A frequent statement of mine is, “We need public health leadership that cares enough, knows enough, is willing to do enough, and will be persistent.” Surgeon General C. Everett Koop was just such a leader, for he was caring; he was competent; he was courageous; and he was passionately persistent.
Before he was a Surgeon General, he was a pediatric surgeon. This was before the field was well-established. But he cared about children and their health. He gave conjoined twins the chance to live independent lives by performing surgery to separate them before the art was well developed. He cared about the education of medical students and residents, and spent time educating and counseling them. His former students still tell stories of their interactions with him.
The Office of the Surgeon General is not political. The American people look to the Surgeon General for reliable information based on the best available public health science, not politics, religion, or personal opinion. A combination of presidential nomination, Senate confirmation, and science-based expertise all have resulted in the Surgeon General maintaining, in the minds of the American people, a place of authority. As Surgeon General, Koop spoke and wrote with authority.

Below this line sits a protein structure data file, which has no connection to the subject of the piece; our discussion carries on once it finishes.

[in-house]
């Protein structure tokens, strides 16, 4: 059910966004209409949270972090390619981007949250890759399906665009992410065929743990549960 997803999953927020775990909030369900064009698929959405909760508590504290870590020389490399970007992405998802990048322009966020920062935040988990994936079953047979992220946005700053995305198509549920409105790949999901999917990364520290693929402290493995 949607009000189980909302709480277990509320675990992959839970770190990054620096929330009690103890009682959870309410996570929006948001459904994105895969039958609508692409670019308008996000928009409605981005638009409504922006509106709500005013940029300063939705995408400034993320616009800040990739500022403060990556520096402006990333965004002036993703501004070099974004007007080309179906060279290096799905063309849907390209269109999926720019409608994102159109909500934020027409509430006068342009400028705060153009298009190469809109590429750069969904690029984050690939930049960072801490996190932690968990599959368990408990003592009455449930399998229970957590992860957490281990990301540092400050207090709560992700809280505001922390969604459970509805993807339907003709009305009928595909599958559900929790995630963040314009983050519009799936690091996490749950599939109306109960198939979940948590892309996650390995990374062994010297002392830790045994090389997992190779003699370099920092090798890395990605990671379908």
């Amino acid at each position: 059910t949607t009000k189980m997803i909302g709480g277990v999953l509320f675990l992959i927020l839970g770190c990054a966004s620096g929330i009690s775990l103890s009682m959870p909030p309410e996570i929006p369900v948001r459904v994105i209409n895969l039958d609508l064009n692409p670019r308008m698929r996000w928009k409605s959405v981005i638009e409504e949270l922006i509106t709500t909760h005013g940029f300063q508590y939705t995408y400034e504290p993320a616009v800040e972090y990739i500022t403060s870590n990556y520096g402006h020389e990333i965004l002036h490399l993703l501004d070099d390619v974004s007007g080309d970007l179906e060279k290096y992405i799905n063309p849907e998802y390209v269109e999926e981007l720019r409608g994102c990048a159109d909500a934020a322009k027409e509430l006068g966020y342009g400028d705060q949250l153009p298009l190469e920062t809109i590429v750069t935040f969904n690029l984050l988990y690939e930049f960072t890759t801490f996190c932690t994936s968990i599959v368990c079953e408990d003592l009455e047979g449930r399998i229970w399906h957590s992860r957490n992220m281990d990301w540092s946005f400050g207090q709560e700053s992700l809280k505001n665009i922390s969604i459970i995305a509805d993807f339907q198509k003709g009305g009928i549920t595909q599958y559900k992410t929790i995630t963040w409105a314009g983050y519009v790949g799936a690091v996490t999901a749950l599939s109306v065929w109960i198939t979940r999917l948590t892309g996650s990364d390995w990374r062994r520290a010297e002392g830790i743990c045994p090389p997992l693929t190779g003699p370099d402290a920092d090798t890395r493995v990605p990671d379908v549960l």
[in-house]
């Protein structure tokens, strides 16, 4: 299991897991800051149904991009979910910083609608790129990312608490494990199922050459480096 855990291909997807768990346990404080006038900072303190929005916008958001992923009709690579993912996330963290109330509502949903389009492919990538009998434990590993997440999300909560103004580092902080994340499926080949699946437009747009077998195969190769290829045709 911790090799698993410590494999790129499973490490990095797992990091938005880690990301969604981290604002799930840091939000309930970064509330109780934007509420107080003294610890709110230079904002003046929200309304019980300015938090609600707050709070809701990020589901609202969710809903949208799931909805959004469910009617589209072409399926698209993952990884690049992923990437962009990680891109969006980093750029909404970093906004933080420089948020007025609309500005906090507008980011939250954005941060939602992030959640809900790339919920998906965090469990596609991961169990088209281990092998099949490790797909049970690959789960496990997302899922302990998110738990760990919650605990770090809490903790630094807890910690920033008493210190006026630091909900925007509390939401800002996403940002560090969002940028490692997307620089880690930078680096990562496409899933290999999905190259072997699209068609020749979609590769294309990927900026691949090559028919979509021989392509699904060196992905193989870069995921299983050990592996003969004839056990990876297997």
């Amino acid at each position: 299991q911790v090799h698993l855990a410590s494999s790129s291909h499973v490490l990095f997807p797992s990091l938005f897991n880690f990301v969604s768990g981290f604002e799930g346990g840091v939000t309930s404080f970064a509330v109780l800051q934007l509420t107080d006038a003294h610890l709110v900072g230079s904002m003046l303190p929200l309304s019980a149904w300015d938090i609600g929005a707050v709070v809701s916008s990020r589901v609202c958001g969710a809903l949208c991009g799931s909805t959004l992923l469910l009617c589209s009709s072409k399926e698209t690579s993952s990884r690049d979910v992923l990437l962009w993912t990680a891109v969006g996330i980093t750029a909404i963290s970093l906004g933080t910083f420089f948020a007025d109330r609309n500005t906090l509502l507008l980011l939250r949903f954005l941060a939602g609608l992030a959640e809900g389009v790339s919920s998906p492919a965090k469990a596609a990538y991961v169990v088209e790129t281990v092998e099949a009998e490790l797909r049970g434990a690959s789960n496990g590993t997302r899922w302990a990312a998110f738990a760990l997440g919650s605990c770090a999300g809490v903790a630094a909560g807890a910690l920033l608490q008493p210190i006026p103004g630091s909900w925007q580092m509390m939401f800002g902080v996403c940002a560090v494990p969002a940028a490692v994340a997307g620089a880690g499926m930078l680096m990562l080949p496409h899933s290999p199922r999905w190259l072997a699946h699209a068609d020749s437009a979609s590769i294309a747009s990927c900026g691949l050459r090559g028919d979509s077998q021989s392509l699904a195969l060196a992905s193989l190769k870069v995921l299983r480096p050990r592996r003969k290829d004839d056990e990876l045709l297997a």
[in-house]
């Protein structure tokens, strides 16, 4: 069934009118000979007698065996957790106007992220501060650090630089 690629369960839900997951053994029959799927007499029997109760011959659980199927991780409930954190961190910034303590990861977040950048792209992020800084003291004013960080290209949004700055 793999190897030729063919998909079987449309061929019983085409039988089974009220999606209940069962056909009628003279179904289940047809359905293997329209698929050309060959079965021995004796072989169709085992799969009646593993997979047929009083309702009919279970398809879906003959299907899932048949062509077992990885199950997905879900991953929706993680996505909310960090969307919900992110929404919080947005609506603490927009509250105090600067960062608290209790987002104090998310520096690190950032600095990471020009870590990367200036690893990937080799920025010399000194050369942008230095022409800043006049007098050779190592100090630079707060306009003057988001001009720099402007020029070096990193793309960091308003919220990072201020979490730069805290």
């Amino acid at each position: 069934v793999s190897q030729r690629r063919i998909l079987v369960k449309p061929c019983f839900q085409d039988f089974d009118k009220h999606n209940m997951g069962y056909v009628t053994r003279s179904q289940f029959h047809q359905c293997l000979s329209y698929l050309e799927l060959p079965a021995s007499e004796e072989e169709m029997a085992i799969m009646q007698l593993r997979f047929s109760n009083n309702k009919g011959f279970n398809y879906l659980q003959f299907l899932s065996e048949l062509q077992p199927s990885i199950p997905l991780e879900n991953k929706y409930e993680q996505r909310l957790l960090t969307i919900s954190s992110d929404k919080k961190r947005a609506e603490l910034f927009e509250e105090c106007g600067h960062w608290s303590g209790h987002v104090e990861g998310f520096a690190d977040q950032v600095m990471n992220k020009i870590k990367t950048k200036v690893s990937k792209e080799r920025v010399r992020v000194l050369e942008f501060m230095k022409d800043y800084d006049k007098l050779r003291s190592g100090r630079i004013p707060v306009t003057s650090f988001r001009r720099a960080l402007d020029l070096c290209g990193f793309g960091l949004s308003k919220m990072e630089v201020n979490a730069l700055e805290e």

I liken the leadership of the Office of the Surgeon General, on public health issues, to a relay race where a runner takes the baton, advances it as far as he/she can, passes it on to someone else, and supports his/her successor. An example of this is infectious diseases. The Office of Surgeon General has been in the forefront of prevention and control since the tenure of the first Supervising Surgeon of the Marine Hospital Service, John Maynard Woodworth (1871-1879), when cholera, malaria, yellow fever, and tuberculosis were the major challenges. Within the ten years after Surgeon General Stewart said in 1969, “It is time to close the book on infectious disease” and move to the challenge of chronic diseases, we experienced the emergence of over 30 new infectious diseases, including Hunter Virus and HIV/AIDS.
A Courageous Response To HIV/AIDS
It was his response to the AIDS epidemic/pandemic that distinguished Koop as a Surgeon General. Given the sexual, racial, and drug-related issues around the transmission of HIV, and other issues involved with HIV/AIDS, he demonstrated unusual courage and fortitude in bringing these topics to the attention of the American people in the face of resistance within both Congress and the White House. The major resistance to his report on HIV/AIDS stemmed from the need to explicitly discuss how it was transmitted heterosexually and homosexually.